Use Autumn Leaves for a Healthier Lawn
Shredding is the key to providing your grass with nutrients from fallen leaves.
Trees offer many gifts to us: beauty, shade and autumn colors. They also offer our lawns a gift: organic material that helps feed grass. Leaves decompose into nitrogen, phosphorous and potassium, which means spending less on costly fertilizer. However, you can’t just leave thick layers on the grass. Shredding is key.
Accelerate the breakdown process
Thick layers of leaves that get matted down in rain and snow can damage lawns. To get the advantages of leaves’ organic material, they need to be broken down. You can speed up the breakdown process by shredding leaves.
Going over leaves with a lawn mower is a speedy way to shred them. Set the deck to its highest level and mow away. Mowers with a mulching option will cut leaves into even smaller pieces. Michigan State University Extension says up to 6 inches of leaves can be mowed at time.
Mulching leaves reduces weeds
In addition to providing valuable nutrients to your lawn, shredded leaves help reduce weeds. This is because bare spots that would otherwise provide places for undesirable seeds— like crabgrass and dandelions—to germinate are covered by the leaves.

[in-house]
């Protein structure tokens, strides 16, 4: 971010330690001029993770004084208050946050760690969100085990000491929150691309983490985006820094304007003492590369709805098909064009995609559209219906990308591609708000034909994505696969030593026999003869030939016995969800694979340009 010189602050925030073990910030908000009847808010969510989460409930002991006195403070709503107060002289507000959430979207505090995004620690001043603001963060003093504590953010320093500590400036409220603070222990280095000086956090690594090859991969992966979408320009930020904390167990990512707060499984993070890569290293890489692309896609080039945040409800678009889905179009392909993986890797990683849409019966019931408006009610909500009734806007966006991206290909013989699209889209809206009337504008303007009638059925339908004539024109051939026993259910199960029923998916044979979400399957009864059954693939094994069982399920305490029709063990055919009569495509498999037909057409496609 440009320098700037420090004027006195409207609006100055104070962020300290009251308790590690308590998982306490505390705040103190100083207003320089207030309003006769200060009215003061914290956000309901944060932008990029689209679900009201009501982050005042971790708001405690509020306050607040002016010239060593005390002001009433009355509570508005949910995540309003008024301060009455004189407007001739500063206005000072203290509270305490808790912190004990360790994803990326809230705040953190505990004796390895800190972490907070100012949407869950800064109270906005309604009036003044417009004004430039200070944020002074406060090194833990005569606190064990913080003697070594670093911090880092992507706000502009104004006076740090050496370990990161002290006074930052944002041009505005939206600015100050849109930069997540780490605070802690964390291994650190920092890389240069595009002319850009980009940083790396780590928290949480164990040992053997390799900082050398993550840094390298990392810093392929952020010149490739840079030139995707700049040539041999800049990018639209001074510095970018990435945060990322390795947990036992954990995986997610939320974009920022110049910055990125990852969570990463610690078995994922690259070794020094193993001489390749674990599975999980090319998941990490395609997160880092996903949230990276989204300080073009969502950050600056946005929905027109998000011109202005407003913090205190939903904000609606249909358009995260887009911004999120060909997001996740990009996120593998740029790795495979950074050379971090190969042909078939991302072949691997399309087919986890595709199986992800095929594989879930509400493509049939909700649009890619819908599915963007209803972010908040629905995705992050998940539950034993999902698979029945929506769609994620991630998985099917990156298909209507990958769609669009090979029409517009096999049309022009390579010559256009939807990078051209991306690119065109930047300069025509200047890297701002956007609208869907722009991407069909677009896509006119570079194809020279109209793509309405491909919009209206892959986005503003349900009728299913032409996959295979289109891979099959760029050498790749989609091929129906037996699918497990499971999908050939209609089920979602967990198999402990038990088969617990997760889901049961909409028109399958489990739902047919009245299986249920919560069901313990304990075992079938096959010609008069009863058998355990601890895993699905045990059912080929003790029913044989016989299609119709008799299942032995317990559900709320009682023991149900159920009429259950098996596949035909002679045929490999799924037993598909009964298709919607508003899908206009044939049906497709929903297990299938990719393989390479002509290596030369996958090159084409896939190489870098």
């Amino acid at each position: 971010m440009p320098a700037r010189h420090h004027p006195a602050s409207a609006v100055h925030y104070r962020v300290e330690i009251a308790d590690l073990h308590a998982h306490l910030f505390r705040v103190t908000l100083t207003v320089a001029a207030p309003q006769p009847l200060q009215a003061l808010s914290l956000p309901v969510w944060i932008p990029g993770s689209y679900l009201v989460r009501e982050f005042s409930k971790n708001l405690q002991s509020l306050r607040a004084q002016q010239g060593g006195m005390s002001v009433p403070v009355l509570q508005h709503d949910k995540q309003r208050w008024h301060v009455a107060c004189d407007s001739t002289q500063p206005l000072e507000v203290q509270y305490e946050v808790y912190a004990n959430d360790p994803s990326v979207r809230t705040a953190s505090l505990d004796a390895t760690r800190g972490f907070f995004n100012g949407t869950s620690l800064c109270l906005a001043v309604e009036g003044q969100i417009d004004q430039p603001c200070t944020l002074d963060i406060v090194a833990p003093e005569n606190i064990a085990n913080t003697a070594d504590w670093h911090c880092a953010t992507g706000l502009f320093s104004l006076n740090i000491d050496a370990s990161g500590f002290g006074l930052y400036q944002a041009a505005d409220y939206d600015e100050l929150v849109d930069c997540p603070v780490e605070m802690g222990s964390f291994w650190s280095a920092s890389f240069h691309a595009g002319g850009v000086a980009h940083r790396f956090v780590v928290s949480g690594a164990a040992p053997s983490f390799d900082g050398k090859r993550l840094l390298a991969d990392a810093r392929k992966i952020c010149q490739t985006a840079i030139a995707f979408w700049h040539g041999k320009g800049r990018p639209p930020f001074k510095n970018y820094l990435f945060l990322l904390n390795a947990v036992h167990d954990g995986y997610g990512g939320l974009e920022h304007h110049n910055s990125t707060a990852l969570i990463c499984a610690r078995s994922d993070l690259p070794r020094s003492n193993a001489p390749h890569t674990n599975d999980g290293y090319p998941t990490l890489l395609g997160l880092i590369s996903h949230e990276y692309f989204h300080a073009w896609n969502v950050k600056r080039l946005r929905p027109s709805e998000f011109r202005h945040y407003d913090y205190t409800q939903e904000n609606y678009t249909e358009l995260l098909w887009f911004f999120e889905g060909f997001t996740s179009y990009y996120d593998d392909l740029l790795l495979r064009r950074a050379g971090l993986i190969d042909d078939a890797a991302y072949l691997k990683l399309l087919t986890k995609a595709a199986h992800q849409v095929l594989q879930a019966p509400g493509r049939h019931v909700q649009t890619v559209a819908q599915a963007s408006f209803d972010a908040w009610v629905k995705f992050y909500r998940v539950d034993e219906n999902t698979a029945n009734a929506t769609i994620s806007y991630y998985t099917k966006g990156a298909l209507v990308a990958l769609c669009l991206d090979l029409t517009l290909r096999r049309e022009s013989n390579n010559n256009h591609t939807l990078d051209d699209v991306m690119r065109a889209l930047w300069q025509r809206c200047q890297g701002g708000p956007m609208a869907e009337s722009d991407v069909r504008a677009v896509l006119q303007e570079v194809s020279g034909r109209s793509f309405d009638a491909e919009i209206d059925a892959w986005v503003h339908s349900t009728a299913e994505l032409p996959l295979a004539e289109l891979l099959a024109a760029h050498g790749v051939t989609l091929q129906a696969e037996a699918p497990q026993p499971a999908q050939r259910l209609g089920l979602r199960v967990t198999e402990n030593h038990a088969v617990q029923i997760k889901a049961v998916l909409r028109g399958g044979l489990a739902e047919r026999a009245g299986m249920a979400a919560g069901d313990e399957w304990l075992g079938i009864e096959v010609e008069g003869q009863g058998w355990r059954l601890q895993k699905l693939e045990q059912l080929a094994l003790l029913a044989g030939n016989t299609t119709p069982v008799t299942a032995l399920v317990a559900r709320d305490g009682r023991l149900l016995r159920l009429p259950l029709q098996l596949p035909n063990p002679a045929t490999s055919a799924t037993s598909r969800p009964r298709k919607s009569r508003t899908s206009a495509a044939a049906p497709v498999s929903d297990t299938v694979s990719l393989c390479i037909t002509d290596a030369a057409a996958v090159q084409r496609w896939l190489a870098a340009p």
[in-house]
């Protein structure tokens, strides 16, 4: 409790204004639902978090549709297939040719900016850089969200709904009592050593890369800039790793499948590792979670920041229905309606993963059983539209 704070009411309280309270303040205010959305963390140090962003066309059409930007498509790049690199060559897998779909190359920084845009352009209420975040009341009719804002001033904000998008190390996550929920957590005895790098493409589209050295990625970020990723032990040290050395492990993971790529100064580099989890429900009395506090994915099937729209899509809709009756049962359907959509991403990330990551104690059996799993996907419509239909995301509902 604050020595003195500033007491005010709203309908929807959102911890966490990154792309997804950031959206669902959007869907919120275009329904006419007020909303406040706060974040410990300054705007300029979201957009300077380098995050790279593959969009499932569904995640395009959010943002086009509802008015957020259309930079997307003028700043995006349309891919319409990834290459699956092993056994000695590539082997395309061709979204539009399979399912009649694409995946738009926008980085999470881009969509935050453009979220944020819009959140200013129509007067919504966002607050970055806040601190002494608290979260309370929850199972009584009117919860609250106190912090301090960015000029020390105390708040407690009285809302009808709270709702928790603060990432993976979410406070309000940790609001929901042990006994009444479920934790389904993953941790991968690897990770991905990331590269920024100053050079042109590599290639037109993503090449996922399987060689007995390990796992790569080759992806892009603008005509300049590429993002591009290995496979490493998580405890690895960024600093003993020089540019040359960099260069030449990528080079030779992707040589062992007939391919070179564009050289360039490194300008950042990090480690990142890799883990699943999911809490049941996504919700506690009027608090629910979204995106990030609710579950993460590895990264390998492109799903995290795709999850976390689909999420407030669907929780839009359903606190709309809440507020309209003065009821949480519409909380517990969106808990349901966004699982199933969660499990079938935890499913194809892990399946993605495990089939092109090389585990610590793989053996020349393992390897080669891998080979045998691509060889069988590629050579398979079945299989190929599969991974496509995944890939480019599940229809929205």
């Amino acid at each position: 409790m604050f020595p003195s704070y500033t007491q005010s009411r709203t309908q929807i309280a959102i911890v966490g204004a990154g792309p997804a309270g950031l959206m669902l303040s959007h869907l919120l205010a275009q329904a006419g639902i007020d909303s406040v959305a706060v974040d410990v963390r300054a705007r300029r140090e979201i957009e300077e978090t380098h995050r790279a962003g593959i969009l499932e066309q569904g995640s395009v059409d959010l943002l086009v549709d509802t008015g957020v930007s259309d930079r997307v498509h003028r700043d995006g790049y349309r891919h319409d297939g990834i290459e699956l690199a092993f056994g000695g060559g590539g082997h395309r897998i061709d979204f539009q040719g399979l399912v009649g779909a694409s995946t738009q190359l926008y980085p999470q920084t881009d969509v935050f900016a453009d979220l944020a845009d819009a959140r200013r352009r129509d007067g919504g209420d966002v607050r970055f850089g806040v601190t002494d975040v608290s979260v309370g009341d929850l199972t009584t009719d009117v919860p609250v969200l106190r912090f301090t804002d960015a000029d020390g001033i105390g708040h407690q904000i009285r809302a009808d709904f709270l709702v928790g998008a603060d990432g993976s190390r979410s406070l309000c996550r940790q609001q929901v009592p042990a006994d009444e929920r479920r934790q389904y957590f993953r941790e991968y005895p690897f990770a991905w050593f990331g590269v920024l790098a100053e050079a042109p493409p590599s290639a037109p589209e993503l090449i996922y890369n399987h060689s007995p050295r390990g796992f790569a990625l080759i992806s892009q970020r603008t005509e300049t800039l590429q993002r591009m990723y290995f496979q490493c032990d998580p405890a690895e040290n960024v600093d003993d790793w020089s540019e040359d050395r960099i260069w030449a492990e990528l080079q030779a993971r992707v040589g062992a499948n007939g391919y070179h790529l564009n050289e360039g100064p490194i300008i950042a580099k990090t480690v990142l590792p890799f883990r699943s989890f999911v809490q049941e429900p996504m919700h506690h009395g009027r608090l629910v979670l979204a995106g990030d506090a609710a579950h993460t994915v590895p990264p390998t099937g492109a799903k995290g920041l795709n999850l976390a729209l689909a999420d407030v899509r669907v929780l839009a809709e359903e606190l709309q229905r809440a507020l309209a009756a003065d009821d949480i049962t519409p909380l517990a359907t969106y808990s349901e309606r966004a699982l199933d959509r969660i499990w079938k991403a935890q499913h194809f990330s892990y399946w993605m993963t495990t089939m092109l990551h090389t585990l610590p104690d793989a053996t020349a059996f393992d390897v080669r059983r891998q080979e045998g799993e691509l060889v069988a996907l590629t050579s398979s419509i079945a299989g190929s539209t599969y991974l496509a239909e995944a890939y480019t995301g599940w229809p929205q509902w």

No leaves in the trash, please
Leaves should never be in placed in the trash. In fact, Michigan’s Environmental Protection Act of 1994 prohibits yard clippings from landfills (unless the materials are diseased, infested or part of an invasive species control program). If you have an excessive amount of leaves, compost them onsite or take them to a recycling facility; you can find one with this directory.
Preserve the beauty of autumn leaves
For many of us, it’s hard to shred all those lovely leaves. Before shredding, reserve some leaves for crafting so you can preserve their beauty. Check out these 42 ideas from Country Living for making something “unbe-leaf-able.”
When your time outdoors inspires you to do more
Shredding leaves and getting the yard for winter often inspires homeowners to plan new projects. For bigger ticket home improvements, like replacing siding or new windows, check out a Consumers home equity line of credit.
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